Oculocutaneous albinism (OCA) is a heterogeneous group of autosomal recessive disorders characterized by an abnormally low amount of melanin in the eyes, skin and hair, and associated with common developmental abnormalities of the eye. Defects in the tyrosinase gene (TYR) cause a common type of OCA, known as oculocutaneous albinism type 1 (OCA1). The molecular basis of OCA has been studied extensively in different population groups, but very little information is available on Indian patients. Our investigation covering thirteen ethnic groups of India, some representing >20 million people, revealed that among 25 OCA families 12 were affected with OCA1, and that these cases were primarily due to founder mutations in TYR. We detected nine mutations and eight SNPs in TYR, of which six mutations (five point mutations & one gross deletion) were novel. In contrast to most reports describing compound heterozygotes, the presence of homozygotes in 10 out of the 12 pedigrees underscores the lack of intermixing between these ethnic groups in India. Haplotype analysis suggested a few founder chromosomes causing the disease in the majority of the patients. Direct detection of the mutations prevalent in specific ethnic groups could be used for carrier detection and genetic counselling.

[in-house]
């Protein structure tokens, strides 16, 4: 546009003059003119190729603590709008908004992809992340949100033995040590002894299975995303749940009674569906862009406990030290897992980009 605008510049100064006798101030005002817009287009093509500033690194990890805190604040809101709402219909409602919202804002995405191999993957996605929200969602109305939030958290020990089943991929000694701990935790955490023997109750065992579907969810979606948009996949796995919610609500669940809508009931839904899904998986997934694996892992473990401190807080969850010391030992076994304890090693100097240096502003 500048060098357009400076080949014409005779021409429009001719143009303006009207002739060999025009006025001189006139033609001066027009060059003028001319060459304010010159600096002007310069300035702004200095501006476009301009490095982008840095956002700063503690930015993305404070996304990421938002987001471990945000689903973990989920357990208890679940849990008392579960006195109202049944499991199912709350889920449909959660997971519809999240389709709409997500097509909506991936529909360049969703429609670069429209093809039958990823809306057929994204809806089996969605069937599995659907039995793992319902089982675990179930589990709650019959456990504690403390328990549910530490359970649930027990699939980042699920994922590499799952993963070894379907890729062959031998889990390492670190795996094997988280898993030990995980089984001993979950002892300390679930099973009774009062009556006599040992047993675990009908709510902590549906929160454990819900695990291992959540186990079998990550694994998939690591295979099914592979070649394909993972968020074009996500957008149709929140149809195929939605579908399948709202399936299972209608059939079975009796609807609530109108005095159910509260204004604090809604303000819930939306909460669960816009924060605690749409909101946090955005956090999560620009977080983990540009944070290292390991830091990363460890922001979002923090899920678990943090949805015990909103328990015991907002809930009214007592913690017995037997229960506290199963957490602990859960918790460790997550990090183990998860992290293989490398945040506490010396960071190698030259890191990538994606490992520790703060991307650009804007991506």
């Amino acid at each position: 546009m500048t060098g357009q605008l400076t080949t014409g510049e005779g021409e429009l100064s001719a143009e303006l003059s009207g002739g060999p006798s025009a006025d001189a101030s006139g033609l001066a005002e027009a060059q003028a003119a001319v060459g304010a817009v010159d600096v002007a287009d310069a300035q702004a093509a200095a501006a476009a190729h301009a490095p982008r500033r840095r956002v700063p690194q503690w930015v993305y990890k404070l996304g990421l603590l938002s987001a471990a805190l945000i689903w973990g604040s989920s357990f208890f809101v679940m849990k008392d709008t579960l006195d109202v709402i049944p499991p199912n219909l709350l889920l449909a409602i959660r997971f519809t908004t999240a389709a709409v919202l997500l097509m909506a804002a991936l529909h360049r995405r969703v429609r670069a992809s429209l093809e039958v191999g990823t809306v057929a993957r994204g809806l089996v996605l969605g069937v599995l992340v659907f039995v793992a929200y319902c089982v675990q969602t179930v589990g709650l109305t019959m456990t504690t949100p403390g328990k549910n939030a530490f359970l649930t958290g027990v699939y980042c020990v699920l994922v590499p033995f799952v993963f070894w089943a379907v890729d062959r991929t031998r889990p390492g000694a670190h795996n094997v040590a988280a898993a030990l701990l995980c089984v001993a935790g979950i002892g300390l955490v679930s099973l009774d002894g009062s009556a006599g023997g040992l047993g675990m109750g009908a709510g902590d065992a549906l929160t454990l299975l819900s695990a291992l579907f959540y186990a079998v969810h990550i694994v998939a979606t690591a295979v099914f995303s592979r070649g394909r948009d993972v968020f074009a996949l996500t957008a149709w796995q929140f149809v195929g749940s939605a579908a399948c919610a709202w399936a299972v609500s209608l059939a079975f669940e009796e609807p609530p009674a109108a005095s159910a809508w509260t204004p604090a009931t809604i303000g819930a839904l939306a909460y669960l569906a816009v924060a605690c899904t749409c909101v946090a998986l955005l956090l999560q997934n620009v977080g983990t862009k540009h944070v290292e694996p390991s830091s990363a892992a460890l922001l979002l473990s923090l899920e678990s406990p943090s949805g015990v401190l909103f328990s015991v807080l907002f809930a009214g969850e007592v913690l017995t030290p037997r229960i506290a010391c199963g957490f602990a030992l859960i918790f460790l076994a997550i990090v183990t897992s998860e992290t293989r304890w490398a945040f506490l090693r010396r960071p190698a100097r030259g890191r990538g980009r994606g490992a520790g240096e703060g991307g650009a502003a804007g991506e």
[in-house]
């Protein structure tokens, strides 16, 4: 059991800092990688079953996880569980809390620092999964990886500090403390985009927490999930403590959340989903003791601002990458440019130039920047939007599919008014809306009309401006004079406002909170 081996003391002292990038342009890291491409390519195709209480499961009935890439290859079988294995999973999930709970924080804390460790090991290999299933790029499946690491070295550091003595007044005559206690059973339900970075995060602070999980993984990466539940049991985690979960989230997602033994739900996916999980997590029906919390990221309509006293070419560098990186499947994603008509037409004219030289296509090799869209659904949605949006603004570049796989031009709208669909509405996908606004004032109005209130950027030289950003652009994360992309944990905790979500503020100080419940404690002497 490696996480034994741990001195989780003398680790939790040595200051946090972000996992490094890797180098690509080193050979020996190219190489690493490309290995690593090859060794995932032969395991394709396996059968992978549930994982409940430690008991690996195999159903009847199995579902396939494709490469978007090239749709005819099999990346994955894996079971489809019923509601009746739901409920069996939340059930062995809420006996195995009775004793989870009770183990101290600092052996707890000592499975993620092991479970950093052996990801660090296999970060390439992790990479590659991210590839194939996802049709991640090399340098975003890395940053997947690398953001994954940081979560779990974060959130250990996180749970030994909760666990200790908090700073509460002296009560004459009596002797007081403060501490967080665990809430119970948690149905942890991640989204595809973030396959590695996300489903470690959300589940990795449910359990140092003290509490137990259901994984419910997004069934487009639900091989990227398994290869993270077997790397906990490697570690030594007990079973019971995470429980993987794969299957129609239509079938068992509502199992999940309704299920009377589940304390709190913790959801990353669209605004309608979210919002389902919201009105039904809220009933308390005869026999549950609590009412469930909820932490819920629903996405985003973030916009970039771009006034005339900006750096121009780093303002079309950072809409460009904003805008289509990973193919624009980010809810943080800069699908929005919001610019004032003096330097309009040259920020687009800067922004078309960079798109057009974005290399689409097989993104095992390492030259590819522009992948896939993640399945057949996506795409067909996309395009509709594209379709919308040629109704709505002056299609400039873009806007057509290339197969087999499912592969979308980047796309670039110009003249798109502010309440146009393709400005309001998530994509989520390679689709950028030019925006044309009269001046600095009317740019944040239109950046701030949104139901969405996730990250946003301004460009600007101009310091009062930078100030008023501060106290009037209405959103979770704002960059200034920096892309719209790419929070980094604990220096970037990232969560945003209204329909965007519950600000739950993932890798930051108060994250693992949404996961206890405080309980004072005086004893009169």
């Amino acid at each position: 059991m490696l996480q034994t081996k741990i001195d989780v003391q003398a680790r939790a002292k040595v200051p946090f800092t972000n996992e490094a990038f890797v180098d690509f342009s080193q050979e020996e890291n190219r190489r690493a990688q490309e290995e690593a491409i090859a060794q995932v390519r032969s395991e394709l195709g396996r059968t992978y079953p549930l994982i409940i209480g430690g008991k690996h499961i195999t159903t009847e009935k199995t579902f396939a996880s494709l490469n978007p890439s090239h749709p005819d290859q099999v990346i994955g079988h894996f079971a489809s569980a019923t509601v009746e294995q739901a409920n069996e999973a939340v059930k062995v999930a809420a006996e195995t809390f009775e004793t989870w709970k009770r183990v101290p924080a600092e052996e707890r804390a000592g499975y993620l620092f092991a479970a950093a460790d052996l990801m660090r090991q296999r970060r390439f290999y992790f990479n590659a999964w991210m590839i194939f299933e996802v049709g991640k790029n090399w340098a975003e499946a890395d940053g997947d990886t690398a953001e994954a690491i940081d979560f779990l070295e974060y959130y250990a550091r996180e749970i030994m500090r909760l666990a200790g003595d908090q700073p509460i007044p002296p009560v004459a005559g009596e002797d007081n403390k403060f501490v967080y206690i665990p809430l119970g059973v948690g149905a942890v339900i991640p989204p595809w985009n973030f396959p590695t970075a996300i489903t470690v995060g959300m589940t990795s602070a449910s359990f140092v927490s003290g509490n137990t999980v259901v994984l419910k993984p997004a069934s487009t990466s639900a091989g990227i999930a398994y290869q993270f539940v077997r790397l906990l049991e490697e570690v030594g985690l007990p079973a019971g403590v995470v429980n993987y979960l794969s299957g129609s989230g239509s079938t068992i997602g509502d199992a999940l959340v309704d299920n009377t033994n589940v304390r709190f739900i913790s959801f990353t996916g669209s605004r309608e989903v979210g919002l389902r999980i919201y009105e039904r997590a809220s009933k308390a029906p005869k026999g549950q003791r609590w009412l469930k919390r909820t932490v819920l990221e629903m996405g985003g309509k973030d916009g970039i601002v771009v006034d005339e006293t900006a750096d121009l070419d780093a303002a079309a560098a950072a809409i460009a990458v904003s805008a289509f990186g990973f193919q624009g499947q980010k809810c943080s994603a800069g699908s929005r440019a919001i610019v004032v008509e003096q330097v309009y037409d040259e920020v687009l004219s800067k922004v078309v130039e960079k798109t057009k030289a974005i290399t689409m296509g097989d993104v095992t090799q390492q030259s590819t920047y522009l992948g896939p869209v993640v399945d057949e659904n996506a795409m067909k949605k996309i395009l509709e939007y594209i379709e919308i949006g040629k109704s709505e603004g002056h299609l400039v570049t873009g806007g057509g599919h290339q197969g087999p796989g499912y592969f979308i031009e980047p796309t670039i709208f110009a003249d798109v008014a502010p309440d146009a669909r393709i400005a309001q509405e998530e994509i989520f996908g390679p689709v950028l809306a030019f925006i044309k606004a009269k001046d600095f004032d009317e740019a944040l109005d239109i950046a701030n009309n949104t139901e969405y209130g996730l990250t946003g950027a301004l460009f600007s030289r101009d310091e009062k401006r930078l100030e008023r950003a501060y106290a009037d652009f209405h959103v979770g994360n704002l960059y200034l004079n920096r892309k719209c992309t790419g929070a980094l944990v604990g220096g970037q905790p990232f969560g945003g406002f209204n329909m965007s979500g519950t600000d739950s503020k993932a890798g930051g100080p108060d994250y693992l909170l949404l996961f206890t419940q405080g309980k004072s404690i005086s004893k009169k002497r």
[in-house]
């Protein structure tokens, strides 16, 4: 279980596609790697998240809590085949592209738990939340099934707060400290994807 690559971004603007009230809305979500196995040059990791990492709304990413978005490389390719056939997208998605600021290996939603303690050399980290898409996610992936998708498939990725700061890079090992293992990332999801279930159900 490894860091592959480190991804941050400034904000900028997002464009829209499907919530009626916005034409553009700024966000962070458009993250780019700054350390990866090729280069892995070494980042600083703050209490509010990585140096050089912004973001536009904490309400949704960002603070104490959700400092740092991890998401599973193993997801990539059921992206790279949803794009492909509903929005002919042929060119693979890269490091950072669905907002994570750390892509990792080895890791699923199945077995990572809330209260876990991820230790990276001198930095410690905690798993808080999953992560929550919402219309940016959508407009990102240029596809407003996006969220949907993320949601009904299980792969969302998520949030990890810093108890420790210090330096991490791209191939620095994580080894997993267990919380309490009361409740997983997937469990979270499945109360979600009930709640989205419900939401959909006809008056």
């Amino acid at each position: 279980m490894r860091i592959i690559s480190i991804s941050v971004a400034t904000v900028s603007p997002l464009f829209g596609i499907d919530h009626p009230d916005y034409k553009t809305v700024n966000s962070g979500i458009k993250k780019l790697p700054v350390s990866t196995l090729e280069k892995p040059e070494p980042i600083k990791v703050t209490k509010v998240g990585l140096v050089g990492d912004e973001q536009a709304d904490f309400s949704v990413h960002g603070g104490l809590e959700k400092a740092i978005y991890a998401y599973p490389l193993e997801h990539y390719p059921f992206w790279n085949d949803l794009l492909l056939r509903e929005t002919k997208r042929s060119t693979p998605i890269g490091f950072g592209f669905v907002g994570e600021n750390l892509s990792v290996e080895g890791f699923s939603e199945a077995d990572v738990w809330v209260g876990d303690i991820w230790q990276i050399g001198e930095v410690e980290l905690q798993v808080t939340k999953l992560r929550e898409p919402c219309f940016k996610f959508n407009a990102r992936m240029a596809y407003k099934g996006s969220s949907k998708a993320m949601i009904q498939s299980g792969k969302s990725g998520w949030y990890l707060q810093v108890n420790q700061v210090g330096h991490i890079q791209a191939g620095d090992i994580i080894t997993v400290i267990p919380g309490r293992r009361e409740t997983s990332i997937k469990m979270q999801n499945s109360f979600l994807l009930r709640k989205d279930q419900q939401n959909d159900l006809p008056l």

- Oculocutaneous albinism type 1
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